McDonald's customers soon will be able to power up their electric cars while waiting for their Big Mac and fries, with the fast food chain teaming up with InstaVolt to rollout rapid electric vehicle (EV) chargers at hundreds of drive-thru restaurants in the United Kingdom.
Under the partnership between the two firms announced Monday, InstaVolt said it would install EV charge points at both new and existing drive-thru restaurants "within the McDonald's estate where they can be accommodated," in what they hailed as "a huge stride forward" for EV infrastructure.
McDonald's U.K. and Ireland CEO Paul Pomroy said he hoped the move would encourage more drivers to switch to battery vehicles.
"Appetite for electric vehicles, which will be a central part of the U.K.'s efforts to build back greener post COVID-19, is growing," he said. "This partnership and ambition takes advantage of our scale and is a real step forward for those already driving electric vehicles, as well as people considering making the switch.
"With over 1,300 restaurants, our ambition would mean you would never be far from a charging point. As we look toward a return to normal service post-COVID-19, drivers will be able to pop in for a coffee or a meal and get an 80 percent charge in 20 minutes."
InstaVolt, the largest owner-operated rapid EV charging network in the U.K., claims its 125kW chargers are among the fastest in the country, capable of powering up a compatible battery car with 125 miles of range within 15 minutes.
Appetite for electric vehicles, which will be a central part of the U.K.'s efforts to build back greener post COVID-19, is growing.
Adrian Keen, InstaVolt's CEO, said the charging points would offer contactless card payment without the need to sign up for a charging network account with the firm.
"Research shows that drivers need to be confident that fast, reliable and simple to use charging infrastructure is never far away, and this partnership will deliver that confidence to drivers nationwide," he added. "With recent reports also indicating more people are considering EV's given the significant drop in emissions during this pandemic, we hope that this exciting partnership with McDonald's will help encourage them to make this decision."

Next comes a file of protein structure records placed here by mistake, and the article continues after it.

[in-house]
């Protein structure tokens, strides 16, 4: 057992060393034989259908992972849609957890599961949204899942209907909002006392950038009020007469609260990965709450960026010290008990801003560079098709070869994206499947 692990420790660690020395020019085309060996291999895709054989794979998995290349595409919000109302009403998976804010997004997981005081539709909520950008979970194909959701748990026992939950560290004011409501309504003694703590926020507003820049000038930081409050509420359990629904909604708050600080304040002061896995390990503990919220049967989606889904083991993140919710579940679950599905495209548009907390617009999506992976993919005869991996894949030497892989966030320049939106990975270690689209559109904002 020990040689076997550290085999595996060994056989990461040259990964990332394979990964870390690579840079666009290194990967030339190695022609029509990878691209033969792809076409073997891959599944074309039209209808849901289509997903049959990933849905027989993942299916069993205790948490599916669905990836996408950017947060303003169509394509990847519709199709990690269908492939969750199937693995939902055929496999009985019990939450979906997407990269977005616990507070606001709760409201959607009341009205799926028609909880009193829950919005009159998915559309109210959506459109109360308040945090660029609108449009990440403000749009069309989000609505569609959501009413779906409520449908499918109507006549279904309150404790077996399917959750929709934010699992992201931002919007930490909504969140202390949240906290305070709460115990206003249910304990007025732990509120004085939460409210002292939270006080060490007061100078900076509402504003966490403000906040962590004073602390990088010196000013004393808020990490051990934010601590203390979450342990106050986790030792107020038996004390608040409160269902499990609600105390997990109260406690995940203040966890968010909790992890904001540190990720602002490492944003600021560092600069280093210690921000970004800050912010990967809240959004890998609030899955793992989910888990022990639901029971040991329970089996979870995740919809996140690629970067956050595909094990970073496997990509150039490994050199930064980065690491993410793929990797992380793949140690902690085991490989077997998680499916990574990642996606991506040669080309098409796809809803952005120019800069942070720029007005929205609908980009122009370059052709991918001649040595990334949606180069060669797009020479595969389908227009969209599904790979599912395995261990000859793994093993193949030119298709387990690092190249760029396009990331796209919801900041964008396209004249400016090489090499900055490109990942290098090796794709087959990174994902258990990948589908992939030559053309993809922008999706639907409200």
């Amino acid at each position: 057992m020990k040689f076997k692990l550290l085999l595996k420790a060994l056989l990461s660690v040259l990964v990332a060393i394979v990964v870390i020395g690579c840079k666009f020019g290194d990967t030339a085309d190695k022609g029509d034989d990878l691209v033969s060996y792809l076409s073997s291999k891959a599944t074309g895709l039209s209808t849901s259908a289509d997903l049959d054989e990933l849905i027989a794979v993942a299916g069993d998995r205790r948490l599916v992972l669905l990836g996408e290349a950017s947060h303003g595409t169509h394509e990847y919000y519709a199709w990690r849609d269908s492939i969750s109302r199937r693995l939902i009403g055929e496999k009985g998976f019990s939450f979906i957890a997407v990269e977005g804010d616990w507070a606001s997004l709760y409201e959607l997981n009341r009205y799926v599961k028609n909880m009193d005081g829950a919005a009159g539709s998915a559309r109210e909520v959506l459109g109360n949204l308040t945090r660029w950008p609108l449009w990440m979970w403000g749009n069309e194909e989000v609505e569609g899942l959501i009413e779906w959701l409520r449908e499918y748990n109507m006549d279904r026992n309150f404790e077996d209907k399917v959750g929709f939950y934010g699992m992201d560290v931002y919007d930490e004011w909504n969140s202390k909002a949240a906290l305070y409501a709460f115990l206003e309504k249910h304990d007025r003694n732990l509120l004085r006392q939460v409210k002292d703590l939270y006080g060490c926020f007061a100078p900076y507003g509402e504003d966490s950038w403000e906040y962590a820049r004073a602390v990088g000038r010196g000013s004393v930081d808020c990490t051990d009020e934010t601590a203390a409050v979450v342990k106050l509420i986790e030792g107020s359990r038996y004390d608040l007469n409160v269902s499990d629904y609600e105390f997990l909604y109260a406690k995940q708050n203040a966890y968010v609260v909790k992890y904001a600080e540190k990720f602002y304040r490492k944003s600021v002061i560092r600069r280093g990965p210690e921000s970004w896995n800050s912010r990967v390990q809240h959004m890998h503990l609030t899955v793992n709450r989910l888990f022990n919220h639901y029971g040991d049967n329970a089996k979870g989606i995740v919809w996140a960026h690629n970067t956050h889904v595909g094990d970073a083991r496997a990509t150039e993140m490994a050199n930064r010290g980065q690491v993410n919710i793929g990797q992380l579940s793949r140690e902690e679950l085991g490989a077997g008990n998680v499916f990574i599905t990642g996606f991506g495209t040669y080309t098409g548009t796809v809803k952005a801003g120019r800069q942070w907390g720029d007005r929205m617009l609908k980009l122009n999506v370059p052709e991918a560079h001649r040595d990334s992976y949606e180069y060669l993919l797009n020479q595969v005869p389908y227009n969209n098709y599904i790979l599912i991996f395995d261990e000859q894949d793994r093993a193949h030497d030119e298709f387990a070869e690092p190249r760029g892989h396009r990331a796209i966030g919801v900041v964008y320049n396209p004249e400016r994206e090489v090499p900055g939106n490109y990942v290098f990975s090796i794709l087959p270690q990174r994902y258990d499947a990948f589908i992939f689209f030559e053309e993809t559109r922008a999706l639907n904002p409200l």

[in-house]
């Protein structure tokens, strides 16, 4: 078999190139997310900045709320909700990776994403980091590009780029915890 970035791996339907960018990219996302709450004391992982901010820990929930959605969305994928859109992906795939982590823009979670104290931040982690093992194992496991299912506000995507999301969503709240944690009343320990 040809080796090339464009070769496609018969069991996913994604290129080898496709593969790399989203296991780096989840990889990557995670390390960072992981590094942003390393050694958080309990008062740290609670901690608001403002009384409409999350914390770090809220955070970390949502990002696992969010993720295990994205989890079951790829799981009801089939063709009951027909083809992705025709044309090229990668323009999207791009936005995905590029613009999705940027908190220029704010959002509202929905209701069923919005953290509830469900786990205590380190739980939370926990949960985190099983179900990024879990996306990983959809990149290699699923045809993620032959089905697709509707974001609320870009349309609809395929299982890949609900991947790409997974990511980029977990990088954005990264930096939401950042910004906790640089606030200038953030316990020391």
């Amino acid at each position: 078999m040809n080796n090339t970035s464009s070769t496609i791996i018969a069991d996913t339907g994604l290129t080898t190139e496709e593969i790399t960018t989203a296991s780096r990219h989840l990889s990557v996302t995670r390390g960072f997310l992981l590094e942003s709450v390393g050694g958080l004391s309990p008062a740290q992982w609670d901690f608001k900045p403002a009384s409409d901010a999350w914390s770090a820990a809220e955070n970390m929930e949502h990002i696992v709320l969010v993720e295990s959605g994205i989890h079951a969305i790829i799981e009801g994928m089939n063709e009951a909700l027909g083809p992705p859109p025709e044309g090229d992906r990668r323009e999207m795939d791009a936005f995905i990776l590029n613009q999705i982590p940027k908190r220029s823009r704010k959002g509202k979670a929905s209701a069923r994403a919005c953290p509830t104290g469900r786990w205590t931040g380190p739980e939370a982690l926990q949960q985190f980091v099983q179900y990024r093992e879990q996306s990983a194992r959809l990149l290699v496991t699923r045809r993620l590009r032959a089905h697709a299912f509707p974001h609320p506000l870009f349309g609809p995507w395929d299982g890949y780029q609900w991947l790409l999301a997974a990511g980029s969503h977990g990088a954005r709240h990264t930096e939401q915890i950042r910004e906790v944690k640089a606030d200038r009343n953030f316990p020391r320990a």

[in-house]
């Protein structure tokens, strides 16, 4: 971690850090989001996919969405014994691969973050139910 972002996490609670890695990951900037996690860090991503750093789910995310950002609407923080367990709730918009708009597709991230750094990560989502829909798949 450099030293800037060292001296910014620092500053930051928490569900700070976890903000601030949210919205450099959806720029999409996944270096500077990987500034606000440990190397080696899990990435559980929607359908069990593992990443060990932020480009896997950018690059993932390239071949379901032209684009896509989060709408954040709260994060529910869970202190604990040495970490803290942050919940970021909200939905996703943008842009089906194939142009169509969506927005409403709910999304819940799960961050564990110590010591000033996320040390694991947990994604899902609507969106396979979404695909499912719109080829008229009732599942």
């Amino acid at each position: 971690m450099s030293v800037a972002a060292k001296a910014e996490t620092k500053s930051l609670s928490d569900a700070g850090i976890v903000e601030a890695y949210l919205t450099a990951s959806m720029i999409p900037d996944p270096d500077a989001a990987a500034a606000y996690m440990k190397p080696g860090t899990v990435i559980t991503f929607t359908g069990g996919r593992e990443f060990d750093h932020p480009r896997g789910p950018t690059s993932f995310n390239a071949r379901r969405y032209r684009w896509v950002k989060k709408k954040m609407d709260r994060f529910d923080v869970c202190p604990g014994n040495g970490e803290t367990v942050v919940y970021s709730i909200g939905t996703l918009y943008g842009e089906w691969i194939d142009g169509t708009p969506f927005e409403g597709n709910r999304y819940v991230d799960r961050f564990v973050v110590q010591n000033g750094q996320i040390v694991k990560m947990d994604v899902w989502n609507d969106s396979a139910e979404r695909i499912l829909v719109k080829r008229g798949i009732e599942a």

The news comes amid growing pressure on the government to prioritize green transport infrastructure in its pandemic recovery plans, expected to be unveiled over the coming weeks.
Trade body Renewable Energy Association (REA) in late June outlined its own blueprint of core principles for how the government's proposed $624 million Rapid Charging Fund — first announced at the spring budget — should be deployed.
The government has set out an ambition to rollout 6,000 rapid and ultra-rapid EV charge points at motorway service and strategic road network sites over the next 15 years, with six individual 150kW charge points at each motorway service location by 2023.
The REA outlined eight principles for shaping a successful rapid EV charge point rollout, arguing the funding should aim to create competition for EV charging operators across the network while providing easy access and use for consumers and ensuring coverage at all existing and new sites.
"Getting this right means building market confidence, supporting British industry and removing a major barrier to rapid charge point deployment," said Daniel Brown, policy manager and EV lead at the REA. "The rapid charging sector is looking to see that the authority responsible for delivery of this grid capacity is structuring deployment in a long-term and transparent way that ensures widespread coverage and competition in the market."